Cyclo-cross, which has remained relatively free of the doping scandals that have engulfed road racing in recent years, could find itself in the spotlight as a result of an investigation in Belgium into blood doping in sports.
According to Het Nieuwsblad, files on 19 athletes, mostly cyclists including cyclo-cross specialists, are to be passed to the relevant anti-doping authorities to decide whether disciplinary proceedings should be opened against them.
The newspaper cited an unnamed source linked to the investigation who said: “We believe they are guilty of doping offences.”
It says it is aware of the identities of those involved, adding that some are “famous,” although it has not published names either in its print edition or its website.
The case revolves around Dr Chris Mertens, who has been under investigation for the past two and a half years by the public prosecutor’s office in Leuven.
The latter has now recommended the case go to trial, with a court in Rotselaar reportedly due to decide whether to proceed by 14 November.
Mertens is alleged to have extracted athletes’ blood, manipulated it through enrichment with ozone, then transfused it back into their bodies.
One cyclist known to have been interviewed as part of the investigation is Tom Meeusen, who in 2013 lost his place in the Belgian team for the world championships after it emerged that prosecutors had called him as a witness regarding his links to Mertens.
In an interview with Bicycling magazine published in January 2013, two-time world champion Sven Nys said that the format of cyclo-cross races and its technical aspects meant there was less incentive to dope than in road racing.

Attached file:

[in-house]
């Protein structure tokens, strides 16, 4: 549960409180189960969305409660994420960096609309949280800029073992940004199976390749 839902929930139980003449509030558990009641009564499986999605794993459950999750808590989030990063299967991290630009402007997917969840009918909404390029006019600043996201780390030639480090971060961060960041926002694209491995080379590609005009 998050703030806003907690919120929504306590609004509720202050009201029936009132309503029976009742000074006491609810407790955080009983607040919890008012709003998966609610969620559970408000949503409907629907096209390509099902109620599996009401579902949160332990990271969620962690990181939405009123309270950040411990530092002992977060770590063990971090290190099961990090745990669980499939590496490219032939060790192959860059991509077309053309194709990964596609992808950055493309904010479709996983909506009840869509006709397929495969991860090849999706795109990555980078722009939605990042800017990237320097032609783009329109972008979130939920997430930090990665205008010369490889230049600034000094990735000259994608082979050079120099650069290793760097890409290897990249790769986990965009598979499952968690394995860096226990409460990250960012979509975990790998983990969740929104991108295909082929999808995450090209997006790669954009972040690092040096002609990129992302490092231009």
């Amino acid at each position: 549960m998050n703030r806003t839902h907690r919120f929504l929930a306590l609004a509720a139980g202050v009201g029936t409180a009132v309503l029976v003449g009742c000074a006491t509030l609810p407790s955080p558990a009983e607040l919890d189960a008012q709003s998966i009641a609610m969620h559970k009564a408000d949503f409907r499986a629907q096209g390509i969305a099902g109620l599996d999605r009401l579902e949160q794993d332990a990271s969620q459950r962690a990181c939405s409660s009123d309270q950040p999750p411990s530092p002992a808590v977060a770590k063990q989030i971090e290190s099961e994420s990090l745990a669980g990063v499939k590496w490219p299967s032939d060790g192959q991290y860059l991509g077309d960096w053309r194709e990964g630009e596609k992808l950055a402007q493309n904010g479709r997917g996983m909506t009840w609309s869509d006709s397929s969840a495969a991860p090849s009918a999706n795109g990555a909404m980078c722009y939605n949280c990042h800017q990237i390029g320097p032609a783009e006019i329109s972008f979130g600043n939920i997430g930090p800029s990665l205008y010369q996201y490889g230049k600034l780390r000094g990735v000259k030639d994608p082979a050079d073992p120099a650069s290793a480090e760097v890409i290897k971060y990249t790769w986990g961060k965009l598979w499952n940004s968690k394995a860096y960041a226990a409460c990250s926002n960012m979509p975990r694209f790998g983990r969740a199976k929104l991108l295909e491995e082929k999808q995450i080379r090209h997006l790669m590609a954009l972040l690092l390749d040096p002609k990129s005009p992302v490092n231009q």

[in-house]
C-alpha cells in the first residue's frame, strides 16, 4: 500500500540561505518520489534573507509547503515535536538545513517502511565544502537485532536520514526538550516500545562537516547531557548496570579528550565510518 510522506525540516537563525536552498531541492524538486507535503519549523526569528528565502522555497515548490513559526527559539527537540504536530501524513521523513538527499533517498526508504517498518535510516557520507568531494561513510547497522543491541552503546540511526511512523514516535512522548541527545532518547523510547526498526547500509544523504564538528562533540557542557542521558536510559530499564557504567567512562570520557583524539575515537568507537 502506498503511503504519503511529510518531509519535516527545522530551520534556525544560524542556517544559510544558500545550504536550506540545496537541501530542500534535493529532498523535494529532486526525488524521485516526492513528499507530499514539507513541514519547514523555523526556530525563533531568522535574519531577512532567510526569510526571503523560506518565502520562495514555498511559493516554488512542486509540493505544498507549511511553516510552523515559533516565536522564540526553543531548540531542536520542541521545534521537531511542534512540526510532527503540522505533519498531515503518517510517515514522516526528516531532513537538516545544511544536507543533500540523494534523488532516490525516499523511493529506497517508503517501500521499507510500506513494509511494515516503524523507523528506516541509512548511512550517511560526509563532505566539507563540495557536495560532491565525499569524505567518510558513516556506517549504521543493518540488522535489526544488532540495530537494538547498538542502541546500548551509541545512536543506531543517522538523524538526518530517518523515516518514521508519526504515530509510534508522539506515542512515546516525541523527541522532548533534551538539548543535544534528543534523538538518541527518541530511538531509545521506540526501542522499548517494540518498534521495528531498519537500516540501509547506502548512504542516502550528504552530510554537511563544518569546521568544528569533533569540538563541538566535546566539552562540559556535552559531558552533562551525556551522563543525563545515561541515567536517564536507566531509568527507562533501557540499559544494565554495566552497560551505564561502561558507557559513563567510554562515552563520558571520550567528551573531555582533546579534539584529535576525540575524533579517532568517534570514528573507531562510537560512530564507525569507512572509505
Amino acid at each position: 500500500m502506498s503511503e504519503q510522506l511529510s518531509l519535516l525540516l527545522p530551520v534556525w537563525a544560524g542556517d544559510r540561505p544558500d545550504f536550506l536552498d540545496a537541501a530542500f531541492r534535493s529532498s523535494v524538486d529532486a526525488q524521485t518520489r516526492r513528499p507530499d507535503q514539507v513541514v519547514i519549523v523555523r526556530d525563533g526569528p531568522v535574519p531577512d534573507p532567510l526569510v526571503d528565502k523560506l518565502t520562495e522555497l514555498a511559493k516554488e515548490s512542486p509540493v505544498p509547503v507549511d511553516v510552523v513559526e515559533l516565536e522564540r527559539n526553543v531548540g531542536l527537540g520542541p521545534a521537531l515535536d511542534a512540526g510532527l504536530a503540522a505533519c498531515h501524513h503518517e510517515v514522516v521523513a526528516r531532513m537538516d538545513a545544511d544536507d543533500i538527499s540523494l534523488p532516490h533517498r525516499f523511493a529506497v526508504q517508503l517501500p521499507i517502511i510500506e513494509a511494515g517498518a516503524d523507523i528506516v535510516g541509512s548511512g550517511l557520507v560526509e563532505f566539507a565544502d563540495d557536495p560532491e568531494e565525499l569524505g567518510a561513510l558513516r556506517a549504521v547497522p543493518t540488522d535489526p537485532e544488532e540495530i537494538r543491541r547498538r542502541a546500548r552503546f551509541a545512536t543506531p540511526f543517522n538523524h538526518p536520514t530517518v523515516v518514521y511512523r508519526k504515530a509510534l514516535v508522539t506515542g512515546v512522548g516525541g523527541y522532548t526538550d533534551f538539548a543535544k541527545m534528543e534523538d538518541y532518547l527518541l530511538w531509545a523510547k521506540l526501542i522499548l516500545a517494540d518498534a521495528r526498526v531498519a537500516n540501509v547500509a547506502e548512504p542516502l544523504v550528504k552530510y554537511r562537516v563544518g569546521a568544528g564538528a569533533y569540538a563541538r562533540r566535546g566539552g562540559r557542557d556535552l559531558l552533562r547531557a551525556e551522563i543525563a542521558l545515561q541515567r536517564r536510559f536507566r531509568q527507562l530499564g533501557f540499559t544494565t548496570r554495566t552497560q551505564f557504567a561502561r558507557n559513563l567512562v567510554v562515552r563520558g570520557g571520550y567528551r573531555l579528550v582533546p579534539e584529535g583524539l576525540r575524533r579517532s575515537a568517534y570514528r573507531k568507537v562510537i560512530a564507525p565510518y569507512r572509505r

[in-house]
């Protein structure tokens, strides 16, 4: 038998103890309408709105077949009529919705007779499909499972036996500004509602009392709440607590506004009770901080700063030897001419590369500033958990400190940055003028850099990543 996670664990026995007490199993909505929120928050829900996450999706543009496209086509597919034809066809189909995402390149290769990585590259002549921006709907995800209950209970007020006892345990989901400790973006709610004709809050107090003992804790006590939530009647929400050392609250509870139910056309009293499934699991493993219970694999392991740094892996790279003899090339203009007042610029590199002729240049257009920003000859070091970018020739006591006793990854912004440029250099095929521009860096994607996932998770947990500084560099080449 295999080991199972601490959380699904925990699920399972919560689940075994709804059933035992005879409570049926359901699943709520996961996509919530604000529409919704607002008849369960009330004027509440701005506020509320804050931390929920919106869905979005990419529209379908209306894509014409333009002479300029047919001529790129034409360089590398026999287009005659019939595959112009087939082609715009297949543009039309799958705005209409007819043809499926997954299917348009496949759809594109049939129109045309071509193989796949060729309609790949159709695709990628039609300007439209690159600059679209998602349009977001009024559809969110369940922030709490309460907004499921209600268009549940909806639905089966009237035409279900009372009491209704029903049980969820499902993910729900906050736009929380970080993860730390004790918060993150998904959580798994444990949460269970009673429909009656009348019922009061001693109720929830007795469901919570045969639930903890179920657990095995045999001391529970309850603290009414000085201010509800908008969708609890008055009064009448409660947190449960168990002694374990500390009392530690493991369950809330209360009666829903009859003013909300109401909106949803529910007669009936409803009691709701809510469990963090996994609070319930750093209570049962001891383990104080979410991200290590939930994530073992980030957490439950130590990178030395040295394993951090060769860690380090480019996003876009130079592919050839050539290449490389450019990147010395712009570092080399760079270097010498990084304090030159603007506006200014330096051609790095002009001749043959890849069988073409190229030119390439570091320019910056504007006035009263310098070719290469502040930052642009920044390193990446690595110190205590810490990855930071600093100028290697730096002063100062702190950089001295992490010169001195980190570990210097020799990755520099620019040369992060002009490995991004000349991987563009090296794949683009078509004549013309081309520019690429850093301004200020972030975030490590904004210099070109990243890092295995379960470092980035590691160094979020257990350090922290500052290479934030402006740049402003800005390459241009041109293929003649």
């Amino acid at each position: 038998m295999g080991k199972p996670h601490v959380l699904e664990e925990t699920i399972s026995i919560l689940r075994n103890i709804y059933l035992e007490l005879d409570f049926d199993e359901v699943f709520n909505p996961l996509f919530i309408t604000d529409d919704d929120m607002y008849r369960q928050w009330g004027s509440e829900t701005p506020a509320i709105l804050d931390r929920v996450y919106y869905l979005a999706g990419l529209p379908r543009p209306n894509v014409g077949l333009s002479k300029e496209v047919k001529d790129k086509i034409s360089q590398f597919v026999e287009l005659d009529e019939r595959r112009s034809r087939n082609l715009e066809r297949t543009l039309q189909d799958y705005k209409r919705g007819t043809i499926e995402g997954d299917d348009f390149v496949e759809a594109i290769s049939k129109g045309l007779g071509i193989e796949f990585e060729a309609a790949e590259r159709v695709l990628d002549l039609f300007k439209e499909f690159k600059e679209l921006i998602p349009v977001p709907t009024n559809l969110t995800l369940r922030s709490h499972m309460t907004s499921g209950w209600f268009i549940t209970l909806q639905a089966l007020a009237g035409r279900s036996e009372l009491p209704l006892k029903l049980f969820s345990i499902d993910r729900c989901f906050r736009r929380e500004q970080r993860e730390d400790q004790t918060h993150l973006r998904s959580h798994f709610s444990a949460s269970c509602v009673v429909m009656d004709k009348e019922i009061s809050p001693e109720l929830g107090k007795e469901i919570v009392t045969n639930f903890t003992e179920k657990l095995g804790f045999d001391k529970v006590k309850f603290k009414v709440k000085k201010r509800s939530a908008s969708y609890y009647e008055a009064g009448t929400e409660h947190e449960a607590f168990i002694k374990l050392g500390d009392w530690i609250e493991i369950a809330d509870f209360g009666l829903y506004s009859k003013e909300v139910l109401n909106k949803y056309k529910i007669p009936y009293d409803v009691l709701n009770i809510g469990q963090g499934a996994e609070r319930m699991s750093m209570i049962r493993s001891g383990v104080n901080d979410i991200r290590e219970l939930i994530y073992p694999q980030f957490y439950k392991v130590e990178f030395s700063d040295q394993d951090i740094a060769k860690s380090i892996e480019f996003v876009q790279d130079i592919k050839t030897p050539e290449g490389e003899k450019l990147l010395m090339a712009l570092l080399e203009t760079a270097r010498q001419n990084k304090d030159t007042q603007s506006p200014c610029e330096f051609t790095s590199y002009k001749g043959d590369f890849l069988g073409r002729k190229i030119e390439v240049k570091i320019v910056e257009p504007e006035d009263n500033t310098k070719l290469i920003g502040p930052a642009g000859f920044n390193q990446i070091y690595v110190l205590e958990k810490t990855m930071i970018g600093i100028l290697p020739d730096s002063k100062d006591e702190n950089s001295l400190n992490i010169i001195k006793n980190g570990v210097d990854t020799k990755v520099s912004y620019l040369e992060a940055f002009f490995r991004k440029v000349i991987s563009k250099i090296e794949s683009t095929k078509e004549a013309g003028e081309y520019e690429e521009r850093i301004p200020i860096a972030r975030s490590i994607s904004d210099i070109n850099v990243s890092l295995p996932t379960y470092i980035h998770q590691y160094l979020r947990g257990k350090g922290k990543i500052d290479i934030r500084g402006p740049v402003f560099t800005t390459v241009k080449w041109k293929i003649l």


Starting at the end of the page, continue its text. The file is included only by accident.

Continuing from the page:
The 38-year-old, who competed in road race in the off-season during a decade with the Rabobank team, said he had made the correct decision in focusing on cyclo-cross.
“So much happened in many of the [road] teams and I am happy to have just not been a part of that,” he said.
“Ok, I was on Rabobank and now we know there were problems in that team. But us cyclo-cross guys were apart.
“One of the things about cyclo-cross that I really like is that the races are short and intense, only one hour, and the technique is so important. Doping just can’t replace that,” he added.
Despite that assertion, cyclo-cross has suffered from occasional doping scandals.
In 2010, Polish brothers Pawel and Kacper Szczepaniak were banned for eight and four years respectively after testing positive for EPO following their one-two finish in the under-23 race at that year’s world championships.
After news of the positive tests broke, Kacper was reported to have attempted suicide, and the manager of their Telenet-Fidea team accusing Polish national coaches of encouraging the brothers to dope.
Simon joined road.cc as news editor in 2009 and is now the site’s community editor, acting as a link between the team producing the content and our readers. A law and languages graduate, published translator and former retail analyst, he has reported on issues as diverse as cycling-related court cases, anti-doping investigations, the latest developments in the bike industry and the sport’s biggest races. Now back in London full-time after 15 years living in Oxford and Cambridge, he loves cycling along the Thames but misses having his former riding buddy, Elodie the miniature schnauzer, in the basket in front of him.